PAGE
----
For Tarantino, Bruce Lee’s Enter the Dragon was as worthy of adoration as Jean-Luc Godard’s Breathless. In addition to Hong Kong chop socky, grindhouse flicks and spaghetti Westerns, he also loved bubble-gum pop, comic books and hardboiled detective stories. With the eye of a magpie, Tarantino picked out the shiniest pieces in the trash to make his movies.
Reservoir Dogs was shameless in how it plundered other films for shots, motifs, characters and plot points: here a piece from The Killing, there a slice of Kansas City Confidential, perhaps slivers of The Asphalt Jungle and Ocean’s 11. The Taking of Pelham 1-2-3 gave Tarantino the idea to give his characters colour-coded names, while the 1980s Hong Kong crime epic City on Fire inspired the undercover cop and the bloody Mexican stand-off at the end of the film.
The way Tarantino assembled the component parts, however, was exhilarating and witty. Like the good poets in the TS Eliot essay that spawned the maxim “immature poets imitate; mature poets steal”, Tarantino welded his thefts into a new whole that was “unique, utterly different from that from which it was torn”. Like the bug-eyed Mr Pink (Steve Buscemi), Tarantino is the guy who hotfoots it with the diamonds. Unlike Mr Pink, Tarantino makes a clean getaway.
Unlike most heist films, Dogs shows little of the planning of the heist and nothing of the robbery itself. Dogs occupies the prosaic spaces between what most films call the action and the plot, finding humour and incident in the parts of the story that most films in the genre skip. Its characters, too, are unforgettable, and brought to vivid life by an ensemble cast.
Though Reservoir Dogs made a return on its modest budget, it wasn’t a smash hit at the time it was released. Most people would only see the film after Tarantino broke down the doors to the mainstream with Pulp Fiction in 1994. But its impact was immediate and disproportionate to its box-office take.
For starters, it gave Keitel’s career a turbo boost, allowing him at last to escape the shadow of Robert De Niro and Martin Scorsese. Keitel was the first but not the last fading star to get renewed shine from a Tarantino movie. Dogs also cemented the relationship between Bob and Harvey Weinstein and Tarantino.
The film didn’t much make much money for the Weinsteins’ Miramax — that would come later with Pulp Fiction — but it positioned Miramax as a distributor and boutique studio right on the cutting edge of the movie business. It’s with good reason that Miramax became known as the firm that Quentin built.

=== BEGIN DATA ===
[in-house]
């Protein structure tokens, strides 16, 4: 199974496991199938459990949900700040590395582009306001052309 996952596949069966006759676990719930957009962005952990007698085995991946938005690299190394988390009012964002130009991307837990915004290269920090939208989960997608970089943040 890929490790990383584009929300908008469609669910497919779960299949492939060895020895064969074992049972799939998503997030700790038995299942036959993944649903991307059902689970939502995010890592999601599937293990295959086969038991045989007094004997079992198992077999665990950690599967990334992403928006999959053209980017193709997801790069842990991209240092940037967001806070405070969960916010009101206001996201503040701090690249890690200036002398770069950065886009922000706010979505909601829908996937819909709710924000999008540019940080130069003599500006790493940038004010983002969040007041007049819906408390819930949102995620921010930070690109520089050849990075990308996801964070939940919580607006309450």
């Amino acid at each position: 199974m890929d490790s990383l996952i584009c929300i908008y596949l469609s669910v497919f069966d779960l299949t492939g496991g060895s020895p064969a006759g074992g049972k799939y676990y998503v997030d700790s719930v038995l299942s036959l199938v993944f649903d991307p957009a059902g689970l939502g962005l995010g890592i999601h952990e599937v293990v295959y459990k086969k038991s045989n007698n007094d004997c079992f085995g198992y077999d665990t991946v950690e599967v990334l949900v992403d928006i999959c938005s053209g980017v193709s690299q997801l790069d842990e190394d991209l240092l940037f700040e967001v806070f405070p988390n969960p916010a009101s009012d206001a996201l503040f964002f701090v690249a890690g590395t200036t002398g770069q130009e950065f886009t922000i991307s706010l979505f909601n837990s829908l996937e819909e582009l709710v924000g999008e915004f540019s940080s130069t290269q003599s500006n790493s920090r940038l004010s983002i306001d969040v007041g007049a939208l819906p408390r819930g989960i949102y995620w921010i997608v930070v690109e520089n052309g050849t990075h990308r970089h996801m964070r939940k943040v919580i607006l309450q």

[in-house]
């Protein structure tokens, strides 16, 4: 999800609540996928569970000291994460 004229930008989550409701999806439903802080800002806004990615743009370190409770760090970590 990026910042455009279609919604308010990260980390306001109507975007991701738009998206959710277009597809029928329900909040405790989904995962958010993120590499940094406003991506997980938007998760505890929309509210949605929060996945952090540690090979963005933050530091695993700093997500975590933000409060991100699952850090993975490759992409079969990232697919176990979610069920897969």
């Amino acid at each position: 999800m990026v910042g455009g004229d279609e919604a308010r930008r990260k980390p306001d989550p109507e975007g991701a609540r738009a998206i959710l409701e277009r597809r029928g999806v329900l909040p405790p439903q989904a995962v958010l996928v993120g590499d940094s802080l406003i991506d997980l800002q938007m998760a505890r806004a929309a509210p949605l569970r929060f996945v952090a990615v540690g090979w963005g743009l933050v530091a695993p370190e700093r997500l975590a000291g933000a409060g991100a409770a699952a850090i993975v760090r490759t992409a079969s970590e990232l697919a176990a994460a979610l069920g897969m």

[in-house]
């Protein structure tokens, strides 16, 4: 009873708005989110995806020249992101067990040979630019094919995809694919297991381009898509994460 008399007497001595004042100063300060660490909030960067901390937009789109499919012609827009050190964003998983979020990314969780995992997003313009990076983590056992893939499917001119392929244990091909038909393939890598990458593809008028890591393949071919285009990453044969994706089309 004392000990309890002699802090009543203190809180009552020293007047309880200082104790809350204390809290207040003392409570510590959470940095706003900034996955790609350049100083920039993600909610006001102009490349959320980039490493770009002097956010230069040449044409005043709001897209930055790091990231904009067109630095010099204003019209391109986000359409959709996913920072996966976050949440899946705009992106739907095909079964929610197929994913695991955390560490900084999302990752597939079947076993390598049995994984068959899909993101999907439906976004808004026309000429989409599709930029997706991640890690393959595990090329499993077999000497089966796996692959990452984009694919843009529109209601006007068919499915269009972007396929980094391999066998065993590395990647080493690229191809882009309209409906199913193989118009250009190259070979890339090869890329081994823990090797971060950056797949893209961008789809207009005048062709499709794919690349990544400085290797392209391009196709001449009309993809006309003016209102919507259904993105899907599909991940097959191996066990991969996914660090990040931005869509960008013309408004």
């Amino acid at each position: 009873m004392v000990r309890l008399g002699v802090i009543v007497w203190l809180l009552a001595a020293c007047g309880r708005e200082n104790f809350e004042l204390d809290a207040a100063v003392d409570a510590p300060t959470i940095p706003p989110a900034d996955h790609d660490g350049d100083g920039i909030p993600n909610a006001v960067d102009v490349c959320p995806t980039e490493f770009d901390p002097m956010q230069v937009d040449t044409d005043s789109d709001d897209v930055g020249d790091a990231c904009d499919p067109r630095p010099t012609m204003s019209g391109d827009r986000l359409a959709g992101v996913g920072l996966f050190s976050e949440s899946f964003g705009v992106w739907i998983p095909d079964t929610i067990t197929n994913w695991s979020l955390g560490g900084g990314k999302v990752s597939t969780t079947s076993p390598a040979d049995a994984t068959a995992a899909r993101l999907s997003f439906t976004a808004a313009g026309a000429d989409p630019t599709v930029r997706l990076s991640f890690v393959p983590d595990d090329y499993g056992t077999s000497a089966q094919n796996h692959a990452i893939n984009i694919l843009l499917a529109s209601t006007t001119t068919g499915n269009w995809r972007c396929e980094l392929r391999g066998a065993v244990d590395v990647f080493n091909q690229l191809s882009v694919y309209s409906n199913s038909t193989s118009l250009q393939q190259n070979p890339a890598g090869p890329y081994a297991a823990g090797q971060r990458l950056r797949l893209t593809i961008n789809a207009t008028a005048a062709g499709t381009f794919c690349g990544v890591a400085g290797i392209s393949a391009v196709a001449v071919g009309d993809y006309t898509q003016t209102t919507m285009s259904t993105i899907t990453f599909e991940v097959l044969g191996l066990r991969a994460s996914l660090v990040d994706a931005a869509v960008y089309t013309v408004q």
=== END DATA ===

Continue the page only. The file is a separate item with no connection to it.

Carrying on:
What really matters, though, is the film’s influence on other filmmakers. It was said of the Velvet Underground’s debut album that it only sold 1 000 copies, but each person who bought it formed a band. Within four years of the release of Dogs, it felt like everyone who had seen the film had made a movie.
There were some worthy heirs — like Bryan Singer’s The Usual Suspects and Guy Ritchie’s Lock, Stock and Two Smoking Barrels; a few competent ones — Things to Do in Denver When You’re Dead; and many awful copies — Two Days in the Valley, Truth or Consequence NM, Killing Zoe, Love & a .45. Today, it’s hard to find a crime or noir film that doesn’t feel at least a little influenced by Dogs.
Dogs stills stands up fairly well now, even if Tarantino quickly surpassed it with Pulp Fiction and Jackie Brown, and even if time has robbed it of its shock value. It is a little raw in places, but also smart and confident. The dialogue still crackles and burns, the film moves at a brisk pace, and the camerawork is clever without being showy.
Tarantino may occasionally mock his critics by proclaiming a philistine’s love for cinematic violence, but there’s a moral core and aesthetic sense to his films that subverts his claims of nihilism. Dogs is, at its heart, a lamentation for the loss of integrity, heroism, competence, honour among thieves. And it has a sense of humour that sets it apart from its nastier, shallower copies.
The violence, though shocking at the time, is not gratuitous in the same way as it is in many of the films that followed Dogs. Re-watching Dogs to write this article, I still winced during the ear slicing scene, but noticed that you don’t actually see the act. The camera discretely pans to a warehouse wall inscribed with the graffiti “Watch your head”.
The scene that sticks with me in the end is that of the fatherly Mr White cradling the dying Mr Orange, his face wracked with pain upon hearing that the kid he stuck his neck out for is an undercover cop. For a director who claims to disdain sentimentality, Tarantino sure has a sweet side. — (c) 2012 NewsCentral Media